Is there bacon in your future?
As feed costs increase, pork production will decrease. Bacon and other pork products will still be available but at a higher price.
September 28, 2012 - Author: Jeannine P. Schweihofer, and Dale Rozeboom, Michigan State University Extension
Bacon has become a popular addition to many dishes. There is even bacon ice cream available for bacon-lovers to enjoy and others to try. A recent report from farminguk.com quoted Britain’s National Pig Association saying, “a world shortage of pork and bacon next year is now unavoidable.” This caused many to take notice and worry about the availability of bacon in the upcoming year.
The Daily Livestock Report has responded to the British report on “bacon shortage”. They appropriately pointed out that what is referred to as bacon in Europe is different than American bacon. European bacon has a portion of the loin muscle attached to pork from the side and belly. American bacon comes solely from the belly. Thus, a shortage of bacon in the UK is more accurately a shortage of pork.
Already tight corn supplies are becoming exacerbated by this summer’s drought throughout the majority of the U.S. Corn Belt. The increase in feed costs will cause a decrease in pork production world-wide as producers try to minimize financial losses by cutting back on production. Reports of decreased pork production in the UK are also surfacing, with some countries such as Italy indicating a 13 percent reduction in production. Another factor contributing to the decrease in production in parts of Europe has been the mandatory move of gestating sows from stalls to pens by 2013. Some producers have opted to exit production instead of incurring the additional cost of remodeling production facilities.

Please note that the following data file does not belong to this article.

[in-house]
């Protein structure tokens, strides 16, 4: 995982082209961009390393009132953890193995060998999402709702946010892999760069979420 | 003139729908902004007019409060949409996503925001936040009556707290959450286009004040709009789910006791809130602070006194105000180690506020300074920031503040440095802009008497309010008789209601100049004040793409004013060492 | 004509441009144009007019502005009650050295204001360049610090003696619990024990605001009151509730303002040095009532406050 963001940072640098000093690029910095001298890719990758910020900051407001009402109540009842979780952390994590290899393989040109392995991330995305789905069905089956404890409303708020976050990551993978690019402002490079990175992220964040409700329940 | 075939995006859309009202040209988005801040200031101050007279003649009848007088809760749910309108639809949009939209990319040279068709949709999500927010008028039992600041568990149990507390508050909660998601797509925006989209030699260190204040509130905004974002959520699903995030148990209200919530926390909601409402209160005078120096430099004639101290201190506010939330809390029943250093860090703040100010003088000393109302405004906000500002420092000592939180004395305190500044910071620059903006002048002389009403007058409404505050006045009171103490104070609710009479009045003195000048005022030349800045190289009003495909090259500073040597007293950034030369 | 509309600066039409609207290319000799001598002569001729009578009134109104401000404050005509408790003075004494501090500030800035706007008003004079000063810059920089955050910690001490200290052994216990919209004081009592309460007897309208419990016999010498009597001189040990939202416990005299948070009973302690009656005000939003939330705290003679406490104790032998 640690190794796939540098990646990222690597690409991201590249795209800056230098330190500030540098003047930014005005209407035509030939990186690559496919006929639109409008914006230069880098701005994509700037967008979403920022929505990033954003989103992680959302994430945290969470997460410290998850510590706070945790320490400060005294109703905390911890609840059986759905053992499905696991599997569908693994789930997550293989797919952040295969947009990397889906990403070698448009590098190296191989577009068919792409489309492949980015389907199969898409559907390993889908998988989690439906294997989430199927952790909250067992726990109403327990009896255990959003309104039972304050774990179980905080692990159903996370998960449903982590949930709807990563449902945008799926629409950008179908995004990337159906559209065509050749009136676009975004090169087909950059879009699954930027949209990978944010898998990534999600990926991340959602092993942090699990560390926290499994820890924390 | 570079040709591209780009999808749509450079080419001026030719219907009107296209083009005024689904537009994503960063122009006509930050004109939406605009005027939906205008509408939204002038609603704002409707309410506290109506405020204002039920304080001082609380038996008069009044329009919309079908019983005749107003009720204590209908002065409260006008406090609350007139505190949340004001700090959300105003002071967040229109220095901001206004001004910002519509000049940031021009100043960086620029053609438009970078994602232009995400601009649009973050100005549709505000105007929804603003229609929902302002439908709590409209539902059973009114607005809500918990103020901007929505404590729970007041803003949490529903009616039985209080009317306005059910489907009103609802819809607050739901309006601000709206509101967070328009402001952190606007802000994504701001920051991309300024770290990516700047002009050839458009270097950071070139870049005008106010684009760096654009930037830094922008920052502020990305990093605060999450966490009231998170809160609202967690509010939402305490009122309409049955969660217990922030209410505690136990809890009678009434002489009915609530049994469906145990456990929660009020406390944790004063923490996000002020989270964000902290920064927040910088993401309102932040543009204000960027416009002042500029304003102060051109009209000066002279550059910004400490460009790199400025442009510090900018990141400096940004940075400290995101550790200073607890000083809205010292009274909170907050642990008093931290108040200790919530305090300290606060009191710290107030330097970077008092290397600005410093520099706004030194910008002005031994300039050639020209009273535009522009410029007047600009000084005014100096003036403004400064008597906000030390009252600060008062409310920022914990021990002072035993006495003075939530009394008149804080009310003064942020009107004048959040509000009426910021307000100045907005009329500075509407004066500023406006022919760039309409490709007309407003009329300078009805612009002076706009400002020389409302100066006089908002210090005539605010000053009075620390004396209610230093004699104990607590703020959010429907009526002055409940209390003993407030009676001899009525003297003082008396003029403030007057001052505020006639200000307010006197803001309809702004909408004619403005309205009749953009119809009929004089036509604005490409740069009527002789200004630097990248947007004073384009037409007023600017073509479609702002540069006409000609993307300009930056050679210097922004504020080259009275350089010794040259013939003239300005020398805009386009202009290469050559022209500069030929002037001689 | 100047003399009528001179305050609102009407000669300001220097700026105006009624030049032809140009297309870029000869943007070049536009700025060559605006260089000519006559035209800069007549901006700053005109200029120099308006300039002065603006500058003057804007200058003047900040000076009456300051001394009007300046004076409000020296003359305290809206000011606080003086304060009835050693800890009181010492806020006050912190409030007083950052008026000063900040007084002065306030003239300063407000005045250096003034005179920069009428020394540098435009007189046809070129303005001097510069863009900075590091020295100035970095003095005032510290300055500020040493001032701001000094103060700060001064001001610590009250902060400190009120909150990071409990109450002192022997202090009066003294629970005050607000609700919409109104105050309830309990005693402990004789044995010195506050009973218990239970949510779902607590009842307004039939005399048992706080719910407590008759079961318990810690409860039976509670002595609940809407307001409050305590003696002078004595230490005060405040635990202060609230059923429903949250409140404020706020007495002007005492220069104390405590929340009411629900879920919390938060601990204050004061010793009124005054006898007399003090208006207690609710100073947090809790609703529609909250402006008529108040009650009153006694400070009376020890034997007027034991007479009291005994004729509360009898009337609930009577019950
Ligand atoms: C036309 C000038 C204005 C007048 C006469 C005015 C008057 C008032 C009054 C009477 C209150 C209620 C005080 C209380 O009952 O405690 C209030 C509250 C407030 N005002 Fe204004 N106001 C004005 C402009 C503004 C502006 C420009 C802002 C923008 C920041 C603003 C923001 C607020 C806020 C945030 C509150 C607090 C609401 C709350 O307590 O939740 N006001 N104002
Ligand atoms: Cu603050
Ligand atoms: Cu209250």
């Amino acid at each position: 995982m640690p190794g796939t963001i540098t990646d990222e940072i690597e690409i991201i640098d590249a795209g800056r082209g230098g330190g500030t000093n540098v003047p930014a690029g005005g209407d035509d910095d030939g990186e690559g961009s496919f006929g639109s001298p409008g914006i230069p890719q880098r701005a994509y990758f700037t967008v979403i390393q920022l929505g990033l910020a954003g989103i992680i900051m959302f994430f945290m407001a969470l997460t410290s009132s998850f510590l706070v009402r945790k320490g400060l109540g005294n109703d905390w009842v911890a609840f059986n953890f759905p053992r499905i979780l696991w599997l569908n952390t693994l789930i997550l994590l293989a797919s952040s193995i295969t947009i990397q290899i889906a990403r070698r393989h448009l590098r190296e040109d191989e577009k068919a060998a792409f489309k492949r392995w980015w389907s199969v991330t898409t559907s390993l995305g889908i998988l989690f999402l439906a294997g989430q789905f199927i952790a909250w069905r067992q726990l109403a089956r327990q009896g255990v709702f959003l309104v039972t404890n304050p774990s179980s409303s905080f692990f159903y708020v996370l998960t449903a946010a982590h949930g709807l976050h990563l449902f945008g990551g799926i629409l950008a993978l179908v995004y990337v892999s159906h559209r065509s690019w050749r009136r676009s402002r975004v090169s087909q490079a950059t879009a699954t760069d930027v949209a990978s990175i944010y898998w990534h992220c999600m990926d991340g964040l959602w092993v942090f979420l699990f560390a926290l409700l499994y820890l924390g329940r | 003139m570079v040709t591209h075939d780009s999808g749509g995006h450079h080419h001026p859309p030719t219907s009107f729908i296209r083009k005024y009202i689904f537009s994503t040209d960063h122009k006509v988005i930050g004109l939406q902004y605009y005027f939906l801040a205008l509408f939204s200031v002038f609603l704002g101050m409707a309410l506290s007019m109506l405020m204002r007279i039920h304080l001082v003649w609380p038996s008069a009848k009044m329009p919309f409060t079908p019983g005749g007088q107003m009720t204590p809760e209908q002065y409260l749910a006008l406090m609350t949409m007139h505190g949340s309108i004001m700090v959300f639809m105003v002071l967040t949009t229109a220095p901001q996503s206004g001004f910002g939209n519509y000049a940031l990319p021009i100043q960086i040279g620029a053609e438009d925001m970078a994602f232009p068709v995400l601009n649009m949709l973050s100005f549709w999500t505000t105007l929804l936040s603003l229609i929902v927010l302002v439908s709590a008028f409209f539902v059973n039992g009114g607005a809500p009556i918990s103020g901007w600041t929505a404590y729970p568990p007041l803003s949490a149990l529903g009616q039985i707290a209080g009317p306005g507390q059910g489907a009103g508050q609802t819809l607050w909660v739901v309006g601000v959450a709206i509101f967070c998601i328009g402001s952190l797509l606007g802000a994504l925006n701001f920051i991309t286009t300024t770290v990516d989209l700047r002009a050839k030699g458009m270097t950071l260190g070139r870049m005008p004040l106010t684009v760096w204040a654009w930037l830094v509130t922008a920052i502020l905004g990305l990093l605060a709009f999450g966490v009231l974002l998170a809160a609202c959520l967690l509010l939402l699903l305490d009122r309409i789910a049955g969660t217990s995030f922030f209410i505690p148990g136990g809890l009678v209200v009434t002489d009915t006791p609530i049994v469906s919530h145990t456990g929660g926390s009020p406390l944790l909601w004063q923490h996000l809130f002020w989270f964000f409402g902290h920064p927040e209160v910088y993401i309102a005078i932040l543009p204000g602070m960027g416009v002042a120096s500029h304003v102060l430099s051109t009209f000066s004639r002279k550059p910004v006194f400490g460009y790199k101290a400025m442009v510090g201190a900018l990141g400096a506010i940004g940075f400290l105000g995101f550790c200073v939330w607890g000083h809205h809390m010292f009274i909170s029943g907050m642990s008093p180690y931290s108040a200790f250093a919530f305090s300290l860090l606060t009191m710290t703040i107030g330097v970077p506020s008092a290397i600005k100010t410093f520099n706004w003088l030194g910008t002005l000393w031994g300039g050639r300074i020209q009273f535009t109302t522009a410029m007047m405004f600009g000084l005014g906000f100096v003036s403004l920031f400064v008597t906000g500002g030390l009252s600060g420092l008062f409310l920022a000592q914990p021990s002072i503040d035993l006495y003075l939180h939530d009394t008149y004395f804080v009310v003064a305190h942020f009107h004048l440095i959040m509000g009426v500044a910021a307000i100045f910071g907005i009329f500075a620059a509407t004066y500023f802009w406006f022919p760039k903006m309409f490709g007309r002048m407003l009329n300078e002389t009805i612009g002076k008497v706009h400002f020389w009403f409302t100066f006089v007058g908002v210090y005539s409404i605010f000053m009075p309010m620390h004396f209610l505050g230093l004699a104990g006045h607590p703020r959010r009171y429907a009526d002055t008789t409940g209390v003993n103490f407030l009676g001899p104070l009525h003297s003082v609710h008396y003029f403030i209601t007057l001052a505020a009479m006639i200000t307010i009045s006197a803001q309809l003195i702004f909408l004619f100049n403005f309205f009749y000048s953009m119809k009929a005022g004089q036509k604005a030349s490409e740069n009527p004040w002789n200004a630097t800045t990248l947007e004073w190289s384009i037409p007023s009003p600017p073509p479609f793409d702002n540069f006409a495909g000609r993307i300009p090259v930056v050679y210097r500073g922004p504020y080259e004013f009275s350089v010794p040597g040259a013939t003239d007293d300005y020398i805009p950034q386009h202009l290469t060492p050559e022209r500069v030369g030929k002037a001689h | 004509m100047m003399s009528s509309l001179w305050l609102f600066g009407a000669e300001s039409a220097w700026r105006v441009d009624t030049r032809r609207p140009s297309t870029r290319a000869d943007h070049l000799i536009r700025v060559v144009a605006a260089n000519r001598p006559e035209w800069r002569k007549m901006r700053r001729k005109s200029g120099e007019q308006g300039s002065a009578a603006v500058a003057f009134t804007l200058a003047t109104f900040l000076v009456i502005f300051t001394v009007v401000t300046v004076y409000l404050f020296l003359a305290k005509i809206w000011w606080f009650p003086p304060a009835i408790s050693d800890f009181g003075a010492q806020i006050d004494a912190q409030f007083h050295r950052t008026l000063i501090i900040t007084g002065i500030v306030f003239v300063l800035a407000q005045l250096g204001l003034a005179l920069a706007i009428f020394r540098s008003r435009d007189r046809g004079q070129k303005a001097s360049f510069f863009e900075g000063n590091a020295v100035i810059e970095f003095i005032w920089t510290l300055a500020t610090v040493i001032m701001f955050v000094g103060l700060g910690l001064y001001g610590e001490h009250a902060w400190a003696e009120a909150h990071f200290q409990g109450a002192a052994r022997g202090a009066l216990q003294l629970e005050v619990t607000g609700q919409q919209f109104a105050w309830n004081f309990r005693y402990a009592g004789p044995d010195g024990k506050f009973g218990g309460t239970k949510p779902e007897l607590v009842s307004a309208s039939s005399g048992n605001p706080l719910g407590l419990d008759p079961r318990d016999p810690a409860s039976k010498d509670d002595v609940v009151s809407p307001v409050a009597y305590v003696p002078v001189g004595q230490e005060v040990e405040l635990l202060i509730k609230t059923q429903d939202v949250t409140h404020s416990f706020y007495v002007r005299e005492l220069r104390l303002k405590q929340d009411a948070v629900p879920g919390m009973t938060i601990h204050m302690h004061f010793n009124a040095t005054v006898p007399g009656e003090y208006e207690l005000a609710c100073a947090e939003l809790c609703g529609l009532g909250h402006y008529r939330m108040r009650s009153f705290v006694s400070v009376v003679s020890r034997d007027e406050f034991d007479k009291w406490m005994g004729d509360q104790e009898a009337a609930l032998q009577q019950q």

To what extent, if any, there will be a bacon shortage in the U.S. is less clear. Pork consumption has decreased in the past 5 years, from 50.8 lbs. in 2007 to a projected 46.0 lbs. in 2012. Production has decreased as well during that time frame but far less. So we appear to be meeting demand. In the past month, efforts by U.S. farmers to cut losses include moving marketing’s forward, and this has led to recent near-record hog slaughter at lighter weights. This has resulted in record amounts of pork products in cold storage, 580.8 million pounds for August 2012, which is a 31.1 percent increase above previous year reports according to USDA. This is mostly made up of hams (30 percent) and loins (44 percent) having the largest increases in stocks. Bellies, used to make bacon, are actually down 9 percent in cold storage inventory compared to a year ago.
Record retail meat and pork prices are expected in the upcoming year. Most experts believe the drought of 2012 will have a short-term impact on pork prices, but not pork availability. Bacon and other pork products will still be in grocery stores and meat markets. With a normal cropping year in 2013, the amount of pork produced in the U.S. will meet demand and the cost of pork should come back down to normal soon.